Watching the Golden Globes is always an odd experience.
First off, there’s the mix of TV awards with movie awards. For someone like me, who spends most of January thinking about the Oscars, it’s always somewhat annoying to have to sit through all of the television awards before even getting to the first film award. The Emmys are over so it’s not like winning a Golden Globe is going to give Chernobyl or Fleabag the boost necessary to win a real award.
(Especially since those two shows already deservedly cleaned up at the Emmys….)
When it comes to the Globes, we care about the movies. I was happy with the majority of the film awards. I was especially happy to see the underrated Missing Link pick up the award for Best Animated Film. I was glad that Once Upon A Time In Hollywood was named Best Comedy, even though I think it’s debatable whether or not the film was actually a comedy. I’m sorry Eddie Murphy didn’t win for Dolemite Is My Name but, at the same time, Taron Egerton gave an outstanding performance in Rocketman. I haven’t seen 1917 yet so I’m not going to comment on whether it should have won Best Drama or whether Sam Mendes deserved to defeat Scorsese and Tarantino. That said, upset victories are always fun.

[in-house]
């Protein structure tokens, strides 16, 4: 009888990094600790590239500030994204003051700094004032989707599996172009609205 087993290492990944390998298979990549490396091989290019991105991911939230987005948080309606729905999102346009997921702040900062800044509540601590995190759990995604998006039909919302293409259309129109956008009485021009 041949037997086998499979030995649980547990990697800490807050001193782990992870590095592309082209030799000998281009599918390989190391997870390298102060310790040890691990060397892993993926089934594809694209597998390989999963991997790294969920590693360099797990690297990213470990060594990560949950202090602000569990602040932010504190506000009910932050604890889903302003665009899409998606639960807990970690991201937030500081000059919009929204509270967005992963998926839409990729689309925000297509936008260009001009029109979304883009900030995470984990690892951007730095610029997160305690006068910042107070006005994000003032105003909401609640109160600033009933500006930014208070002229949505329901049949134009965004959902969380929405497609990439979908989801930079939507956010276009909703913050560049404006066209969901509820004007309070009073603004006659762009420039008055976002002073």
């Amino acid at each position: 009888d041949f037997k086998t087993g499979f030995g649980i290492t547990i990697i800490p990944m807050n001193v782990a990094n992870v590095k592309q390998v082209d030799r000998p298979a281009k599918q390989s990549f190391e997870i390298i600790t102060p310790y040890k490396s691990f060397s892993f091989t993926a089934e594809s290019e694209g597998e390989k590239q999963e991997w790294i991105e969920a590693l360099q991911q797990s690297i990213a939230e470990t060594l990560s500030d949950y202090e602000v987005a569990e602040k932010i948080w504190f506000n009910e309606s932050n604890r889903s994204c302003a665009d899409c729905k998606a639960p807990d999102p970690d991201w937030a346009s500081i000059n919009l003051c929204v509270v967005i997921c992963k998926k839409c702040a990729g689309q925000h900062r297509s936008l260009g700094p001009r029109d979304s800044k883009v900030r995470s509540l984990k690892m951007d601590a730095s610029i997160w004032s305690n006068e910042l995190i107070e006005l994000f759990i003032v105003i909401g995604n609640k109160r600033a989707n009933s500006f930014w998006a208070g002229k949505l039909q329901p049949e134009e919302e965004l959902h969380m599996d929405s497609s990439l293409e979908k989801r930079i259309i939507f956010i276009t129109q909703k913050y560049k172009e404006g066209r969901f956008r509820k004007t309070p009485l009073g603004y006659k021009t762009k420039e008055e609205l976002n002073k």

Of course, this morning, most of the Golden Globe coverage is not centered on 1917 defeating both The Irishman and Marriage Story for Best Drama. Instead, almost everyone is talking about Ricky Gervais. It says something about the vapidness of pop cultural criticism in the age of social media that Gervais was apparently “too mean” for some people.